Low surgical volume hospitals show greater risks

Recent research has found that hospitals with low surgical volumes can be riskier for certain procedures.

Picking carefully where you want to undergo treatment can be important then, since the report found that patients who had primary total hip arthroplasty at low-volume hospitals were more likely to develop a pulmonary embolism within 30 days of surgery than those who were treated at high-volume establishments.

Published in Arthritis & Rheumatism, a peer-reviewed journal of the American College of Rheumatology, the research noted that elected total knee arthroplasty also came with a higher risk of venous thromboembolism and mortality after treatment at a low-volume establishment.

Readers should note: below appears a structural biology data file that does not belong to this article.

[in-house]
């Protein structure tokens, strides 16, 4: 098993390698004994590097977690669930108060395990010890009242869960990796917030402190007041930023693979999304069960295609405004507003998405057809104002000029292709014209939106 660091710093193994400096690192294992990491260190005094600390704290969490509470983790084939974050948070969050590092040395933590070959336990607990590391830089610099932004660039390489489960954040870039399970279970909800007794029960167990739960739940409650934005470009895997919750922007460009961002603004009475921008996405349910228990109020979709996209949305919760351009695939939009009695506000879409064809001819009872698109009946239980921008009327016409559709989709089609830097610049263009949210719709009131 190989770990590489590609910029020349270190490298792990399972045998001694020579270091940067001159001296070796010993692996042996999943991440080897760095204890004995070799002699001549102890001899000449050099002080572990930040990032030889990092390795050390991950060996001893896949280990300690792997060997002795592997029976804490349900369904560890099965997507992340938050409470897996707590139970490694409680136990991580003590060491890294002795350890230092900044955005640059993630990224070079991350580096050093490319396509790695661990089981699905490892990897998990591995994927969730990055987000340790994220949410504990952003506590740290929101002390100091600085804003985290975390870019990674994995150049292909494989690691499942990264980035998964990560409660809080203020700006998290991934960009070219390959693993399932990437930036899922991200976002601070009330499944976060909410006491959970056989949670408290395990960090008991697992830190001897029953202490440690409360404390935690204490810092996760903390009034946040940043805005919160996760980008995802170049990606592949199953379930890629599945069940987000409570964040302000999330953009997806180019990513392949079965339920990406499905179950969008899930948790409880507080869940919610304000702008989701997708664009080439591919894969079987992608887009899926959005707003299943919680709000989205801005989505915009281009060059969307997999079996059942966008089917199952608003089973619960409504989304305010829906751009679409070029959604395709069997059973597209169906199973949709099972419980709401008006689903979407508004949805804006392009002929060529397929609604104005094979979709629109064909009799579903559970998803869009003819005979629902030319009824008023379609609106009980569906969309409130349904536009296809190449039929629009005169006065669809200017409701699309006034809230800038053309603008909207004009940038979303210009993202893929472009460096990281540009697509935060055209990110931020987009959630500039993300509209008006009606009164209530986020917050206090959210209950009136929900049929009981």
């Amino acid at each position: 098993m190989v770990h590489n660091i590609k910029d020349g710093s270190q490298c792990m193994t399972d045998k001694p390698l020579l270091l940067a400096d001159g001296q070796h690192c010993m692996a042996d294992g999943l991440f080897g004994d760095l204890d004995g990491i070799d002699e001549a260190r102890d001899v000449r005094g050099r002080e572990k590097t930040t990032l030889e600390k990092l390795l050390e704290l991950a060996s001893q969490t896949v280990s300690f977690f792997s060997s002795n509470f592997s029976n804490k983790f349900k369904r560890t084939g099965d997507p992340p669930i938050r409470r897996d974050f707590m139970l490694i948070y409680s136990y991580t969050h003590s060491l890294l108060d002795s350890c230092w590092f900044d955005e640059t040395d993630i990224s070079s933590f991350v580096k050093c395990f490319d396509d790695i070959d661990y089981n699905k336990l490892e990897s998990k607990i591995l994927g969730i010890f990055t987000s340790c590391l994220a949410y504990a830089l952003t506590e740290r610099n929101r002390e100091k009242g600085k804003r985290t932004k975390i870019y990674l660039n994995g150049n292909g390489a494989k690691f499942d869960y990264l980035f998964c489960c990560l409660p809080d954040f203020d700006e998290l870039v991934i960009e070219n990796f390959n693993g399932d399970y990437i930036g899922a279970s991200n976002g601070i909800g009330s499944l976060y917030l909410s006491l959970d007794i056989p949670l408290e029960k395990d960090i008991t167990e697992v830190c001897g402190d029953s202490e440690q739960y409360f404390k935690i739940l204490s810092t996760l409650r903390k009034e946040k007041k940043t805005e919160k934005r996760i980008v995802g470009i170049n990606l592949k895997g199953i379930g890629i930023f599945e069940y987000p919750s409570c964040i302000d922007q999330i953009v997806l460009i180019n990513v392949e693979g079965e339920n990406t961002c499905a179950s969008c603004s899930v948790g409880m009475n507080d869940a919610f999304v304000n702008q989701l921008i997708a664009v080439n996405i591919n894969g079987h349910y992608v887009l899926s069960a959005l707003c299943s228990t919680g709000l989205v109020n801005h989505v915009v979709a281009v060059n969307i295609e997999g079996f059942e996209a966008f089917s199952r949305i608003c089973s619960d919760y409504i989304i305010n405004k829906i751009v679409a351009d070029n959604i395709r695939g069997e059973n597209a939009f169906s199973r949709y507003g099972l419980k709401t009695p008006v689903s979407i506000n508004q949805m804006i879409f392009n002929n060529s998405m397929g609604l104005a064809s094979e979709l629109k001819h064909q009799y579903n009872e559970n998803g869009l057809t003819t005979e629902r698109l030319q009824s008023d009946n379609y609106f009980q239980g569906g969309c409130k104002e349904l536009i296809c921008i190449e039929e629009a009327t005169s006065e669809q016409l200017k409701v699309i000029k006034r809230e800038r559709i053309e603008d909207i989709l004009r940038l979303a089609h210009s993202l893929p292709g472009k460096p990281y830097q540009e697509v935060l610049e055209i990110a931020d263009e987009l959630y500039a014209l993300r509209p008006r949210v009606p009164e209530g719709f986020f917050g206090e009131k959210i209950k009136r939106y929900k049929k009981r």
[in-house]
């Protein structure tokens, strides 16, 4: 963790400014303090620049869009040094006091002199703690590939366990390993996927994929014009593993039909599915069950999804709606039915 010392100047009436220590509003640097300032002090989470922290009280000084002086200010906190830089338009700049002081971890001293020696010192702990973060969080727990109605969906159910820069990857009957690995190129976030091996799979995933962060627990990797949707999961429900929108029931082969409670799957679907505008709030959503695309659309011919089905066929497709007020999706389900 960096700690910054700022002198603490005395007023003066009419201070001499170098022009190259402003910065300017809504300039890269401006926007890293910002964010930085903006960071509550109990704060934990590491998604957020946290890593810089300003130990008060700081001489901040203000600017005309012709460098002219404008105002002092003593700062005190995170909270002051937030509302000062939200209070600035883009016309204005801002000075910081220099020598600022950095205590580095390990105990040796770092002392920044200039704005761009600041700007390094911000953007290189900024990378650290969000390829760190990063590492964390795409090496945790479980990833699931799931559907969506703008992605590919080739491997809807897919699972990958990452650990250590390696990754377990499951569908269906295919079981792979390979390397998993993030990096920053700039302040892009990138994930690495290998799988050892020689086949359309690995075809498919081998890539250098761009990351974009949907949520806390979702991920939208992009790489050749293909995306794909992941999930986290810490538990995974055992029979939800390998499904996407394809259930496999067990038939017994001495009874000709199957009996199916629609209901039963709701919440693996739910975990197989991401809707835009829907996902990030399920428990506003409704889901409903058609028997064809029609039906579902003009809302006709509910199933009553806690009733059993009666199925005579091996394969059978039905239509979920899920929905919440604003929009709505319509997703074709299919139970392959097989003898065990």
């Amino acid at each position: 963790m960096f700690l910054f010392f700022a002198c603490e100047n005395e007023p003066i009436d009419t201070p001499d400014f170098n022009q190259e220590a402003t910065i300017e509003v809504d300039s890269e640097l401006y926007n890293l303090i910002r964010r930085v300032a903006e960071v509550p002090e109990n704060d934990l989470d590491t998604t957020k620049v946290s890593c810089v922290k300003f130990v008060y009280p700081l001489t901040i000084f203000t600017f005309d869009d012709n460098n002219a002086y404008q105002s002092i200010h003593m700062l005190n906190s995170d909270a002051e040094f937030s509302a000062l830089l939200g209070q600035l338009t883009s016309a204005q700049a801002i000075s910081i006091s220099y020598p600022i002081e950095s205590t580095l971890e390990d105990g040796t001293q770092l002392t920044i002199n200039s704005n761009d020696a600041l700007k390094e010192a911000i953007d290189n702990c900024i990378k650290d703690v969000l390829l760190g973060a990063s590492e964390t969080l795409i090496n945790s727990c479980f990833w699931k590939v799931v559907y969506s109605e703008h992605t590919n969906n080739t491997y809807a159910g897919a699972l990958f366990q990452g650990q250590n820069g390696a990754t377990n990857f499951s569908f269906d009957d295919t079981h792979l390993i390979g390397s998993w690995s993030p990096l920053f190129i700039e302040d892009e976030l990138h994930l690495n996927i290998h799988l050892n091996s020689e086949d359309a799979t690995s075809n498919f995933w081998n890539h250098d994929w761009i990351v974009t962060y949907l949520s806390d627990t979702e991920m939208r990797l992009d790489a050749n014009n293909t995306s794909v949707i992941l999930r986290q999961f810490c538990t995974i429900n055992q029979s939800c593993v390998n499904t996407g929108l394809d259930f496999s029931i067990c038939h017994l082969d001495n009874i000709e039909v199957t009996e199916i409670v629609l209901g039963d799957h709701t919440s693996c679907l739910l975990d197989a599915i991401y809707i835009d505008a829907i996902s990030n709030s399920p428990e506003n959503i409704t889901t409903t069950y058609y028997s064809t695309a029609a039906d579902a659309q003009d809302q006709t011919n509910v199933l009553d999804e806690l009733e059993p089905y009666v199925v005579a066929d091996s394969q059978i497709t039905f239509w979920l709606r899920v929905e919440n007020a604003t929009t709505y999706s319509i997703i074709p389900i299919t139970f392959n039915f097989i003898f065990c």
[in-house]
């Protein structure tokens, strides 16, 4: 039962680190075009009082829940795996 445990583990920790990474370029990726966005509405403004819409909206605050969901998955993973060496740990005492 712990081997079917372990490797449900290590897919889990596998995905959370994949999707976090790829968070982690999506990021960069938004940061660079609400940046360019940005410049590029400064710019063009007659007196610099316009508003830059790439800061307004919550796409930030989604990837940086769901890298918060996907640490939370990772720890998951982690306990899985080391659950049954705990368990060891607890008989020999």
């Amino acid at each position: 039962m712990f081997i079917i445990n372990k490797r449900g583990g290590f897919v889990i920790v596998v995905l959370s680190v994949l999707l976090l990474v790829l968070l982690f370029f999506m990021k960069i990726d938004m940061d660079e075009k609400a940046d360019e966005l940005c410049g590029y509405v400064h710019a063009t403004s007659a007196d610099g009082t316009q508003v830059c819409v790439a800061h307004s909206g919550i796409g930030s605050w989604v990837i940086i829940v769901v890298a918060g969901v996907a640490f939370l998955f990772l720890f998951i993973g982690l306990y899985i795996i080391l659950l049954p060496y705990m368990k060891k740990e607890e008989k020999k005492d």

Jasvinder Sing of the University of Alabama and lead author on the report commented: "It is important to understand the impact of peri- and post-operative medical complications on the success of joint replacement surgery.

"Possible cardiac complications, blood clots, or infections increase patient morbidity and mortality risk, which can lead to higher health care utilization and costs."


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Low surgical volume hospitals show greater risks
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